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Speaking at the Live & Ticketing Summit, Professor Michael Waterson said yesterday artists should embrace tiered pricing to stop their tickets appearing on resale sites
By Jon Chapple on 14 Sep 2016
Michael Waterson, the Warwick economics professor behind May’s long-awaited review of the UK secondary ticketing market, has called for greater diversity in ticket pricing, arguing the sale of different seats in seated venues at too similar a price is encouraging touting.
Speaking yesterday at the Live & Ticketing Summit at the Grosvenor House hotel in London, Prof Waterson expressed concern the British government has not yet responded to the review, saying he hopes his recommendations – which called for government and the industry to ensure compliance with the Consumer Rights Act 2015 (CRA) – won’t be “pushed into the long grass”. He added, however, that artists and promoters, who “tend to price similarly between seats”, also have a part to play, and must cater for “different degrees of fan” (for example, “people from the office” and girlfriends and boyfriends only mildly interested in the artist) who will have “different needs and different abilities to pay”.
Prof Waterson’s comments echo those made by Live Nation CEO Michael Rapino at the 28th International Live Music Conference (ILMC) in March. Speaking to ILMC managing director Greg Parmley – who also moderated the Political, Policy and International Developments panel on which Prof Waterson appeared – Rapino said artists need to be braver in how they price the house, stating that on one hand acts are still scared to charge high sums for front-row seats and less for seats at the back – something that’s “generally not a good brand position”, he said – and on the other upset that secondary ticketing companies are profiting from it.
Rapino and Prof Waterson’s views are also shared by artist manager Paul Crockford (Paul Simon, Mark Knopfler, Danny Thompson), who, speaking from the audience, said in his experience touts are “only interested in the front ten rows” in seated venues. He recommended cutting out the primary market altogether for such seats, selling them “straight to fan club”.
Paul Crockford said touts are “only interested in the front ten rows” and recommended cutting out the primary market altogether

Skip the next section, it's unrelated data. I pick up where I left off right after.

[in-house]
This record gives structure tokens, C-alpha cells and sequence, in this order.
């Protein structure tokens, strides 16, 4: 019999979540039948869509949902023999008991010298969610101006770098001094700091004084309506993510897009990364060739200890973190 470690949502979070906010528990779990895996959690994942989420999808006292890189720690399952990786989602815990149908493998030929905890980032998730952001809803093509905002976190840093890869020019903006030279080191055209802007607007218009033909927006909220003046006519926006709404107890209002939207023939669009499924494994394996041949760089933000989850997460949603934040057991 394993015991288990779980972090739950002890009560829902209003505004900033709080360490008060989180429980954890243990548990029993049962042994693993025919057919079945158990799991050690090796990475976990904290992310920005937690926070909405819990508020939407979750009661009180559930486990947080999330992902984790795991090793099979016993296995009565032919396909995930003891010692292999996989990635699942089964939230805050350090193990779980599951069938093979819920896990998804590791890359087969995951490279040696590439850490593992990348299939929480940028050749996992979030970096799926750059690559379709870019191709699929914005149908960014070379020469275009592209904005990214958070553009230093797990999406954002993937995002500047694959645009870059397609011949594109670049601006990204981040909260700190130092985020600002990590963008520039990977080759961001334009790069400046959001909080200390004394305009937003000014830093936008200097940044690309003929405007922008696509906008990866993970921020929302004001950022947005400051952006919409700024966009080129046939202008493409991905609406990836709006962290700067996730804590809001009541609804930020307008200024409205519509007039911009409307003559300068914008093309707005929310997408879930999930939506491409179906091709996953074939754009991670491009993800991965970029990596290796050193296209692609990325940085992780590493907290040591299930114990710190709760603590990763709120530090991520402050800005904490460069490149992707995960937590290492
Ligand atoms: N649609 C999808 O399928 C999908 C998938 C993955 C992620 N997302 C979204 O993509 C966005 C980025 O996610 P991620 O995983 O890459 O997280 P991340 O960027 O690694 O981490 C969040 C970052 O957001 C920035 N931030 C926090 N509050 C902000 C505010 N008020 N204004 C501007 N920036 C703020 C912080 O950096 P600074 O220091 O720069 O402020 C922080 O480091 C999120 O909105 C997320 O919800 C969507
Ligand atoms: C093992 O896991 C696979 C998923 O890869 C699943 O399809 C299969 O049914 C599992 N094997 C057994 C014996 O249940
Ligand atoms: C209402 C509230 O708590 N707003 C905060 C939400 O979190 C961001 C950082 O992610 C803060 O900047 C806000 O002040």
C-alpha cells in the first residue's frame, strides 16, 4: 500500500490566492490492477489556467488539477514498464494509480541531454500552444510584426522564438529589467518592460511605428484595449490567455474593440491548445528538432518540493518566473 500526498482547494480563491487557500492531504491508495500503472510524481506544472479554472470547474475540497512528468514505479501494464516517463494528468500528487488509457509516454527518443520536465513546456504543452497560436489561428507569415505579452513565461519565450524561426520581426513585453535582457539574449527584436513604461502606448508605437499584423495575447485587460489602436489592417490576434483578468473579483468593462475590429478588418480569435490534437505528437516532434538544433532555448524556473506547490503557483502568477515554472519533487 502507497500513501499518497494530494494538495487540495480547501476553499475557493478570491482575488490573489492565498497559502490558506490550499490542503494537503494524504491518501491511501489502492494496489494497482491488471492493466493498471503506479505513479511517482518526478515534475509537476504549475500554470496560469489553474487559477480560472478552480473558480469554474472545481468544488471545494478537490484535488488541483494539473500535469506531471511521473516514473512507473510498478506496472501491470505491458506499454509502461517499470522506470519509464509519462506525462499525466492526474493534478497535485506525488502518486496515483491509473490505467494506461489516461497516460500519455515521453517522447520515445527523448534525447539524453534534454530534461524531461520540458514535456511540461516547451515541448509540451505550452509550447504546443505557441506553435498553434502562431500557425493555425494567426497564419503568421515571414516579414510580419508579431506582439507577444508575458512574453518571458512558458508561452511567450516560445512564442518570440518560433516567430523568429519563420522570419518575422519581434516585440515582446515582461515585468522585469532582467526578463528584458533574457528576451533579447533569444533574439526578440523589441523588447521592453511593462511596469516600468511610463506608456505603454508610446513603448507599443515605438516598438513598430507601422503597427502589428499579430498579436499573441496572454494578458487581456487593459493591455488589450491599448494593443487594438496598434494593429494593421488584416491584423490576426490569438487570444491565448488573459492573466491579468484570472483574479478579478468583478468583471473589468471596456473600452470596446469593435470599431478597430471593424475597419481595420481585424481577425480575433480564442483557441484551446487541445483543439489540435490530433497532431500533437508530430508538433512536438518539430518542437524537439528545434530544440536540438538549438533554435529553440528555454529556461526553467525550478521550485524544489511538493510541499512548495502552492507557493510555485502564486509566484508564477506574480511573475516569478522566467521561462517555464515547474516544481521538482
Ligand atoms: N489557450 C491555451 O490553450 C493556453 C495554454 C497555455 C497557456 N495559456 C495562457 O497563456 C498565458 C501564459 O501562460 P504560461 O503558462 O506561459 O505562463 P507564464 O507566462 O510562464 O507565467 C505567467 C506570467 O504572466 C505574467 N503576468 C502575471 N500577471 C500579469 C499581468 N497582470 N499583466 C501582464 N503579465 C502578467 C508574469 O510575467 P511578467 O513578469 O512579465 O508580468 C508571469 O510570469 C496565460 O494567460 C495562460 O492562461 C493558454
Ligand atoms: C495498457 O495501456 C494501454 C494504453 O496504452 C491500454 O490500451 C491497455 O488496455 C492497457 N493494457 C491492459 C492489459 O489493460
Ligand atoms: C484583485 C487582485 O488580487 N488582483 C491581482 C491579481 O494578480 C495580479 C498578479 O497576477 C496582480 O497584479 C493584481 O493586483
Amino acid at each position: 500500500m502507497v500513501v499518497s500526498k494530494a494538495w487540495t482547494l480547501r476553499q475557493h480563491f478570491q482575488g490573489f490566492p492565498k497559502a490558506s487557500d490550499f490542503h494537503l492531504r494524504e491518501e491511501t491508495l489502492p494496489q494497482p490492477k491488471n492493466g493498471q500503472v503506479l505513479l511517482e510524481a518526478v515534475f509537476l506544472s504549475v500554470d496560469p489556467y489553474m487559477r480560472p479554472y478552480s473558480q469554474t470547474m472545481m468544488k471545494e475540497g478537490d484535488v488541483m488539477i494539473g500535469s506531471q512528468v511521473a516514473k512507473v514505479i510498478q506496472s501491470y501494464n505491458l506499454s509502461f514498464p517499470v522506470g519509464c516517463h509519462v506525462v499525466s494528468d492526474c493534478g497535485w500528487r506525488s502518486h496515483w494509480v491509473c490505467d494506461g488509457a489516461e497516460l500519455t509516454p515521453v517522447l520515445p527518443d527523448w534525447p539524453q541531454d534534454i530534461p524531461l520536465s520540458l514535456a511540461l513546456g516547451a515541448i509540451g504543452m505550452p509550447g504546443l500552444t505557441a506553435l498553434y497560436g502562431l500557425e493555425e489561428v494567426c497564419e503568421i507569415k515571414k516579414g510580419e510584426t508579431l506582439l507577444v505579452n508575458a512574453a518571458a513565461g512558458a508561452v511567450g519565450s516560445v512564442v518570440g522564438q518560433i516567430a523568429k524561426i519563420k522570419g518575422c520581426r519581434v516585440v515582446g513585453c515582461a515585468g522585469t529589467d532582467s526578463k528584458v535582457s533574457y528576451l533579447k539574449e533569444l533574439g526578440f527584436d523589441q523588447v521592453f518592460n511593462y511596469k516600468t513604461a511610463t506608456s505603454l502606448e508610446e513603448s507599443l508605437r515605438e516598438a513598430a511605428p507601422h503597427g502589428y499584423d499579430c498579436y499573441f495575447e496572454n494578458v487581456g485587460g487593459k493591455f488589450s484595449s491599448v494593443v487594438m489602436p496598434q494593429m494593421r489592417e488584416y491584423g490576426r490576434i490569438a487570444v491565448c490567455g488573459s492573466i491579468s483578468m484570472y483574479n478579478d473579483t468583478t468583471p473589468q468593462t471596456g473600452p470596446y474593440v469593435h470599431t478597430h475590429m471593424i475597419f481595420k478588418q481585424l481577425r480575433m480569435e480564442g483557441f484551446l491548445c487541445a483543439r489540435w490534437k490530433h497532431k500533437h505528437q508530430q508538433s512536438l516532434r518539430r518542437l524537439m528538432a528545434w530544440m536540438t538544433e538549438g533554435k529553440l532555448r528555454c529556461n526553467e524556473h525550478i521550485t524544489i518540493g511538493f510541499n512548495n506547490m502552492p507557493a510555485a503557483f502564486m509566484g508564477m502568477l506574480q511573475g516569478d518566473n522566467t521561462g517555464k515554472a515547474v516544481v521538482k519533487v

Dissenting voices came from fellow panellist Dianne Hayter, a Labour peer, who called for government, police, promoters and venues to take a tougher line on touts who violate the CRA – venues, said Baroness Hayter, have “every right” to turn people with fraudulent tickets away, while from a legal standpoint “one person behind bars would be wonderful!” – and audience member Marcus Russell of Ingition Management (Noel Gallagher, Catfish and the Bottlemen), who said artists aren’t underpricing but “growing [their] brand” rather than chasing “short-term profit”.
Russell also channelled his inner Michael O’Leary by advocating that touts are called ticket “pirates” instead, akin to those who illegally download recorded music.
Joining Prof Waterson and Baroness Hayter on the panel was Neo Sala, founder of Doctor Music, the Spanish promoter currently taking legal action against Seatwave, Viagogo, Ticketbis and a number of other secondary ticketing sites. Sala stated that he “wish[es] we had [face-value ticketing exchange] Twickets in Spain” and closed with an emotive appeal to act on large-scale ticket resale, saying: “What kind of society do we want to live in? One where only rich people can to go shows?”
Recently launched anti-touting alliance FanFair, which organised the summit with Songkick and the Music Managers Forum, used the event to launch #ToutsOut, a 24-page guide advising on how to minimise touting of their artists’ tickets.
Speaking at the launch, FanFair Alliance founder Adam Tudhope said: “While we wait for government to act, it is essential that managers and music businesses develop ticketing strategies that aim to disrupt the touts and help fans. This guide marks a first step towards that goal.”
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